OpinionIf memes are equivalent to genes, then some memes must also be equivalent to diseases - the spread of poor thinking from one individual to many.
      – Lee J Haywood, 2010-06-19 at 09:46:39   (15 comments)

On 2010-06-19 at 19:24:31, Lee J Haywood wrote...
Mistakes too, not just poor thinking per se...
On 2010-06-19 at 22:13:36, Thelevellers wrote...
Oh I like that... I like that a lot! :D And have to agree, it's something I have considered and liked finding a reason for why some people fail so hard :P
On 2010-06-20 at 10:34:28, Lee J Haywood wrote...
Sometimes (in the workplace) you find that if enough people start doing something the wrong way, they'll start to insist that they're all doing it right - even though they're ignoring years of precedent. It just takes one individual to pass on their wrong-headed way of doing something, and make it sound plausible, for everyone to start following the trend.
On 2010-06-20 at 10:35:10, Lee J Haywood wrote...
@Thelevellers: Can you think of any examples you've encountered, particularly small things?
On 2010-06-20 at 12:11:35, Thelevellers wrote...
Actually, mentioning workplace practices is definitely a good example. My employer are currently ensuring all their workers are getting 'yellow belt' Business improvement training, which is basically a way to try and safeguard the correct way of doing things and ensuring it doesn't slide as it is recognised that it happens a lot. An odd example of a small thing is slamming car doors! You don't need to with a new car, and slamming them can damage the mechanism and force you to slam them to close properly. I know I used to slam all doors cause we used to on my family's car - though I don't think they needed to be slammed to begin with. Someone (likely me in a strop TBH!) probably did and it kind stuck... Possibly.
On 2010-06-21 at 18:31:02, Lee J Haywood wrote...
Ah, there's a lot of things that you learn from your parents which make no sense or are at least an inefficient way to do something. It's worse when something becomes a habit (when you're young), as that makes it harder to change later on. Long story... At my old workplace, we always separated a list of reference numbers with a slash (/) in the code comments. We started using a version control system where the decision was made to separate references with an underscore (_) but of course that'd make no sense in an 'English' comment. At some point, a consultant decided to start using underscores in both code and version control - and their craziness soon became established as the 'correct' way to do things, ignoring the previous 10 years of precedent. So much so, that I was asked to change the standards because they were 'wrong' - not the people who weren't following them. I started calling this the Underscore Disease long before I'd heard of memes.
On 2010-06-22 at 21:33:57, Thelevellers wrote...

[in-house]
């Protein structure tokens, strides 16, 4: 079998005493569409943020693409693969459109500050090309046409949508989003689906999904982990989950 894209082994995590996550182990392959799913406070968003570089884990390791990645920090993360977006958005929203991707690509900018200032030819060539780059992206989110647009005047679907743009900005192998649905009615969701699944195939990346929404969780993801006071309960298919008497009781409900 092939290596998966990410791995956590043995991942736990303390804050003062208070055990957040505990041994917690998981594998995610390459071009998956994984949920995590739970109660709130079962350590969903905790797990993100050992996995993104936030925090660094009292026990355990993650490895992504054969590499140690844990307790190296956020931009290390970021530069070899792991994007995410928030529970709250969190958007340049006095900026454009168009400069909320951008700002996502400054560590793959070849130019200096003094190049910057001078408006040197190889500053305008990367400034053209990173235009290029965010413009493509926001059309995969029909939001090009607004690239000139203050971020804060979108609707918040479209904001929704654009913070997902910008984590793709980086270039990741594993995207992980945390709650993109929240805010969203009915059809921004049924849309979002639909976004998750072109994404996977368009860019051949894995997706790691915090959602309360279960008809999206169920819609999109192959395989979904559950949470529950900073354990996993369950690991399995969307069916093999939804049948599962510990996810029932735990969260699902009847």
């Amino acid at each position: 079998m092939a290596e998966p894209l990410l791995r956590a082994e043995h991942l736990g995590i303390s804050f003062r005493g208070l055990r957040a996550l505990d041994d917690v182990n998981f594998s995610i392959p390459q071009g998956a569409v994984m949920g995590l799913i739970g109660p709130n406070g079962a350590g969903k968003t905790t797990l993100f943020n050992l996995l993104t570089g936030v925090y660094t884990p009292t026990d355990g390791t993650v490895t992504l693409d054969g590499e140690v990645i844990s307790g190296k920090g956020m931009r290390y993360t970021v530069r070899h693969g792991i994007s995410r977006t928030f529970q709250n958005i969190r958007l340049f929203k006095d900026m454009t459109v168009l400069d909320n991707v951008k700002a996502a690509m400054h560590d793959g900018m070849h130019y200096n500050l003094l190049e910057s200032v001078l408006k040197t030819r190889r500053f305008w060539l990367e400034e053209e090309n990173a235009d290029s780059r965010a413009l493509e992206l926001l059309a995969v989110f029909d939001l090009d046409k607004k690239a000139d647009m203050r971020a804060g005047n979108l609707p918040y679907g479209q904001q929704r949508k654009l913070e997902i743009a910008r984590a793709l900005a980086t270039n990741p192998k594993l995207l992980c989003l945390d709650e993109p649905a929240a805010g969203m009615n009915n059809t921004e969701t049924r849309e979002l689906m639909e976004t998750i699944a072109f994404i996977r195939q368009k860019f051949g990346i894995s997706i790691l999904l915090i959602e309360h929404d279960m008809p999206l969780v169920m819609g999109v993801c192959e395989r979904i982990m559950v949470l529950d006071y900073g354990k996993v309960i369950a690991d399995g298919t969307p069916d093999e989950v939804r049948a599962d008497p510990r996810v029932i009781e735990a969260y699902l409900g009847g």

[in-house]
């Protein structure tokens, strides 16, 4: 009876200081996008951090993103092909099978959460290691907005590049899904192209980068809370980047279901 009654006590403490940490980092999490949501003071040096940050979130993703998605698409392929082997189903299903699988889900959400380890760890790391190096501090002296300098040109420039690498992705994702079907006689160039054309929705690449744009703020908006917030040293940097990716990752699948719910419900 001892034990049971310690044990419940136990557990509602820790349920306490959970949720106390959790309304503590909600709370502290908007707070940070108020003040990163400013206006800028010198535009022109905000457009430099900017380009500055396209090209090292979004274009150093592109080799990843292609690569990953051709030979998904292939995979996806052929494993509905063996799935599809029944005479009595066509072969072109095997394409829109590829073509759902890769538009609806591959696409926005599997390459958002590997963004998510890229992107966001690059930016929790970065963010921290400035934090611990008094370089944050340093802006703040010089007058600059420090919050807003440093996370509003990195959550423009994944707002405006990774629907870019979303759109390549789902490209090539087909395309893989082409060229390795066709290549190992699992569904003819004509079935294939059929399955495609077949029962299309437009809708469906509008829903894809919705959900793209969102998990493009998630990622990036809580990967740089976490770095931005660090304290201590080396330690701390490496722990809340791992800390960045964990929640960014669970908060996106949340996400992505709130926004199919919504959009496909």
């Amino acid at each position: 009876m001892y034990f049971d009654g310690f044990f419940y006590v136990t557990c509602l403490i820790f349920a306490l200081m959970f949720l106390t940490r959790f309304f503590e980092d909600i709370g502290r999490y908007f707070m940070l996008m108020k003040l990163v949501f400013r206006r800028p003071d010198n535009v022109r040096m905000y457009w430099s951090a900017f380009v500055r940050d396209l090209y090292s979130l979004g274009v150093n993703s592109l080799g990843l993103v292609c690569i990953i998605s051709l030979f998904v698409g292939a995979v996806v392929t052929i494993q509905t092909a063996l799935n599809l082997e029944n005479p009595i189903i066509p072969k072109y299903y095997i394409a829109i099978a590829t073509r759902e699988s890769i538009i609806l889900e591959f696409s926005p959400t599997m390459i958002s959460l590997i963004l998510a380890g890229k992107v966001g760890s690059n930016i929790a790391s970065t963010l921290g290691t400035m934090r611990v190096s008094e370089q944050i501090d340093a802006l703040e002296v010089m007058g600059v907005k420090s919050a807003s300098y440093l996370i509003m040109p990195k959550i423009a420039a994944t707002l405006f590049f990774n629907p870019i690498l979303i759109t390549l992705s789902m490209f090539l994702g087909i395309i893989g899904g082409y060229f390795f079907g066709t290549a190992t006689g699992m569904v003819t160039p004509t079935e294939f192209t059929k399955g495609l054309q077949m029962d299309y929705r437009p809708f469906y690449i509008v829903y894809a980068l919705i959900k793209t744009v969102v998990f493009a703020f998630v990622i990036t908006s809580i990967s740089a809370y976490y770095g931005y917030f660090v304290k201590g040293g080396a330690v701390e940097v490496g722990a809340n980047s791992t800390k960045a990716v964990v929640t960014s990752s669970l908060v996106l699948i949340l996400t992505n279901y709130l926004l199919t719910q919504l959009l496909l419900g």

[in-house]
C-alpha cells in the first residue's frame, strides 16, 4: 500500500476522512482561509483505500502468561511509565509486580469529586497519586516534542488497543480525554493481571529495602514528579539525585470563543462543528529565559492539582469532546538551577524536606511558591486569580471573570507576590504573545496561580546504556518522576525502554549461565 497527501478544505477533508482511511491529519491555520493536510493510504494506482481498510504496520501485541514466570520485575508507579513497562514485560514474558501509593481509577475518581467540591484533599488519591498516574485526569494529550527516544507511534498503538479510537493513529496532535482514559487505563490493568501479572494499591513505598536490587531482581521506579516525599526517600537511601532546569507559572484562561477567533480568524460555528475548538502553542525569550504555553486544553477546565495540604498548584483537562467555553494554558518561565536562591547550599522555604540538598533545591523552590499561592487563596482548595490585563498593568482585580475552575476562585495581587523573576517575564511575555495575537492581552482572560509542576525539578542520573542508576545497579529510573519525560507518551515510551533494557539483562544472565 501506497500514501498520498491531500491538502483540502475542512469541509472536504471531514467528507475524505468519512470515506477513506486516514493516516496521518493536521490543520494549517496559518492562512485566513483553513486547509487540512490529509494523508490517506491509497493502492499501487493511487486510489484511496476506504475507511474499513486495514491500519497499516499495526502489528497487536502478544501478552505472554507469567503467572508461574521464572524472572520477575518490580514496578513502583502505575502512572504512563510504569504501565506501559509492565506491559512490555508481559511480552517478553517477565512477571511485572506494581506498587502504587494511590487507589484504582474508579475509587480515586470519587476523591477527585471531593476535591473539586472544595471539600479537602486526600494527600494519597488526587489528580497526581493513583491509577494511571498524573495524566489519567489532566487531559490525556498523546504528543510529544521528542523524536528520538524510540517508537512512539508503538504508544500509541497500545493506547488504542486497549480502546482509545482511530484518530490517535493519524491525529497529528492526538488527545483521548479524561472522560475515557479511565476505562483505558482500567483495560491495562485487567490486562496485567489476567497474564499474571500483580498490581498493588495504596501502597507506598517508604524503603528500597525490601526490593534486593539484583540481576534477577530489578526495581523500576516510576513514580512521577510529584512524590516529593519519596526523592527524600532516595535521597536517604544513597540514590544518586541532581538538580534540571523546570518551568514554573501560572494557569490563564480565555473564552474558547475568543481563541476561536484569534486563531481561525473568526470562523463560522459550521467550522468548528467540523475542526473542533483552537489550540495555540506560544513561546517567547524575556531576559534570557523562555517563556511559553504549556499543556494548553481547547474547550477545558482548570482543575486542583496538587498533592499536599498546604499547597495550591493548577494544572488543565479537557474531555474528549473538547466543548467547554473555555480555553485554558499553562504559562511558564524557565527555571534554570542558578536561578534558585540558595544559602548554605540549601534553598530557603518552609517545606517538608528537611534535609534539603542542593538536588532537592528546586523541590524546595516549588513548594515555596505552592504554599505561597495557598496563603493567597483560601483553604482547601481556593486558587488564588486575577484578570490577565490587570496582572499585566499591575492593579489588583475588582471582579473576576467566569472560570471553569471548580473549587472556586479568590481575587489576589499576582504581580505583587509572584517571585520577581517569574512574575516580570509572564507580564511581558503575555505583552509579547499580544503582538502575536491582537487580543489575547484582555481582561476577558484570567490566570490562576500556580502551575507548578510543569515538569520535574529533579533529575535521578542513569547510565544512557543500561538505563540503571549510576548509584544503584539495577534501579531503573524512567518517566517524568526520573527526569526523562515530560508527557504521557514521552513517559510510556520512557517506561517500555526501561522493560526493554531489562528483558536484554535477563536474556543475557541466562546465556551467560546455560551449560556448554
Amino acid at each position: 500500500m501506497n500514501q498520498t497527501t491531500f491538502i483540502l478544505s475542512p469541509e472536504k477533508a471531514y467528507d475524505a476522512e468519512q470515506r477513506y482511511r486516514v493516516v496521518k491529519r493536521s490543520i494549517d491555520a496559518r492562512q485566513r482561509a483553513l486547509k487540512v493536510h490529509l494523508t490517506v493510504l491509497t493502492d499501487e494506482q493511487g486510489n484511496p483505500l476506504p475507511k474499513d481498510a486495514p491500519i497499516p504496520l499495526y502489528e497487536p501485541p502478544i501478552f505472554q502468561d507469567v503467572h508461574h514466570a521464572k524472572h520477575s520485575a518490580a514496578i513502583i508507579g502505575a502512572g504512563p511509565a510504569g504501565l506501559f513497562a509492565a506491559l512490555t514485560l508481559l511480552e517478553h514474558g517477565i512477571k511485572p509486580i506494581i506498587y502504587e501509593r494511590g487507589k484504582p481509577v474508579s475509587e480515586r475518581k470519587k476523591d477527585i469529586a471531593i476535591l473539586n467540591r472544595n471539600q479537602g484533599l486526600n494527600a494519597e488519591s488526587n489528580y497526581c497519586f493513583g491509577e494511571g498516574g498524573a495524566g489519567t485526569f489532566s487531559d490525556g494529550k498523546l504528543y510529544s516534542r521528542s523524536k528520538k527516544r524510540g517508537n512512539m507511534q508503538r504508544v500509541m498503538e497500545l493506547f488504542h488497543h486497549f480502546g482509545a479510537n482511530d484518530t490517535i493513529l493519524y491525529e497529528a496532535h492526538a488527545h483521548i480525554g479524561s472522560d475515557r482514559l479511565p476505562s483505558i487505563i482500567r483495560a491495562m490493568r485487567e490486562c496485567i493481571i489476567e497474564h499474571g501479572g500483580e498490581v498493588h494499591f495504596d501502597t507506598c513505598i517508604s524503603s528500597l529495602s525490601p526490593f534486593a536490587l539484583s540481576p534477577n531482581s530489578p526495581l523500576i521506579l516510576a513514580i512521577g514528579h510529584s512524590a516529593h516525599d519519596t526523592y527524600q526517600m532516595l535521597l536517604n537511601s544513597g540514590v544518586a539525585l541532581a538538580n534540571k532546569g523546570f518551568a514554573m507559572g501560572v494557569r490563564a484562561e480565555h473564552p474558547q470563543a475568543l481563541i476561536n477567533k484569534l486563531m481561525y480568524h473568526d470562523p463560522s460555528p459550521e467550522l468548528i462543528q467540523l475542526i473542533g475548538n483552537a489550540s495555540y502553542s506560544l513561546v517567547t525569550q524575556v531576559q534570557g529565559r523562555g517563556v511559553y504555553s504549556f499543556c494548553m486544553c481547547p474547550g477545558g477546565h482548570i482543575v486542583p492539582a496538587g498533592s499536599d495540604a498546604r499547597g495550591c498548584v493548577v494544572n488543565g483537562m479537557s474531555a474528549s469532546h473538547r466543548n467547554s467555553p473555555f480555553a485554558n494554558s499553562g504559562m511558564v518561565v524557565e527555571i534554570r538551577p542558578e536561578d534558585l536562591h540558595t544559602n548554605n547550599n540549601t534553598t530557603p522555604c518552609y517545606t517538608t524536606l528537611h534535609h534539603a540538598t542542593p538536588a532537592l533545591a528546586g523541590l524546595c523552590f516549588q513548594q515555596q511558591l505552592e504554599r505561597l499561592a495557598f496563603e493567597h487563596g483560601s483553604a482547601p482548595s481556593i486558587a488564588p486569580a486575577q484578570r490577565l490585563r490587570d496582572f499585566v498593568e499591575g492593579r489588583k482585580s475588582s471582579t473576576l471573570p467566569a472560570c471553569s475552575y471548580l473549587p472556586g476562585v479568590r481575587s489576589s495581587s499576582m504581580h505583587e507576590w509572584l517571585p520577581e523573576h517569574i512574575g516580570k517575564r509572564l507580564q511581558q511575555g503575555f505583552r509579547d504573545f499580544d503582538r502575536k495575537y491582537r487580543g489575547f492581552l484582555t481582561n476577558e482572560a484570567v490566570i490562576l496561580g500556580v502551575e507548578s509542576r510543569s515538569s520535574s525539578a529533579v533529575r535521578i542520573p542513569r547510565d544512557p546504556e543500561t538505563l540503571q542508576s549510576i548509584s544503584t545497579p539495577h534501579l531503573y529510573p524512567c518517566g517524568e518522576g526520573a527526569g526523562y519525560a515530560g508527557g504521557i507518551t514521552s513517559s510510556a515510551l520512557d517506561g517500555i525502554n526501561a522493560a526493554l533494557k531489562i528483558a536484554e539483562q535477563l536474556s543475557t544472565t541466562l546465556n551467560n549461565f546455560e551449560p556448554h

@Lee J Haywood: 'Underscore disease' - I like it! :P
On 2010-06-23 at 11:37:41, DigitalBoss wrote...
Liberals use this in politics: A lie told often enough becomes the truth. Like the lie that the US is a democracy. Completely untrue, the US is not, and never has been a democracy. The US is a constitutional republic. The progressives (liberals) started calling it a democracy back in the days of Woodrow Wilson. In the US, our government has democratic processes, but all is defined and protected by the Constitution. So after telling this lie for over 60 years to children that attend government schools, they all now believe that this country is a democracy, but it is not. By the way, memes are said to analogous to genes, not equivalent, a big difference.
On 2010-07-01 at 04:45:26, BorgClown wrote...
"Equivalent for some values of equivalence"
On 2010-07-23 at 06:07:55, TheRevolutionary wrote...
Some ideas are like Herpes. That would make a good bumper sticker or something. Fortunately none of our "diseases" have been fatal, though I can think of a few that have showed potential.
On 2010-07-23 at 07:36:40, Lee J Haywood wrote...
@TheRevolutionary: They're certainly fatal to a great number of individuals. Concepts of race and religion are obvious examples, but even bigotry in general (of all kinds) spreads mimetically.
On 2010-07-23 at 19:53:49, TheRevolutionary wrote...
Those were near the top of my list. Though I think it would be more accurate to say that they are like genetic traits that served a purpose in our ancestral past, and now cause problems. Like an appendix, or our craving for fats sugars and salts.
On 2010-07-24 at 16:45:52, Lee J Haywood wrote...
I think language diseases are the most common. Like those who insist on others applying a grammatical rule universally ('you and I'), and incorrectly. Or those who mis-spell a word based on its sound ('duct tape'), and help to make the mis-spelling common.
On 2010-08-27 at 04:48:48, Baslisks wrote...
Do we have a form of antivirus for our minds? How could we combat bad memes?
On 2010-08-27 at 18:01:46, Lee J Haywood wrote...
This is the thing which contrasts a logical, science-based mentality from a dogma-based religious mentality. You could claim that they're both 'valid' belief systems, but I argue that you have to have a way to filter good information from bad - otherwise anything goes. The problem with religion is that whilst it is good at providing answers, it's very, very poor at backing them up. Science, on the other hand, is based on a spectrum of certainty and knows to what degree it can answer a question. Science and religion aren't in opposition as such, but they both have a massive impact on the way people decide which memes are 'bad' and which are 'good' which is entirely subjective.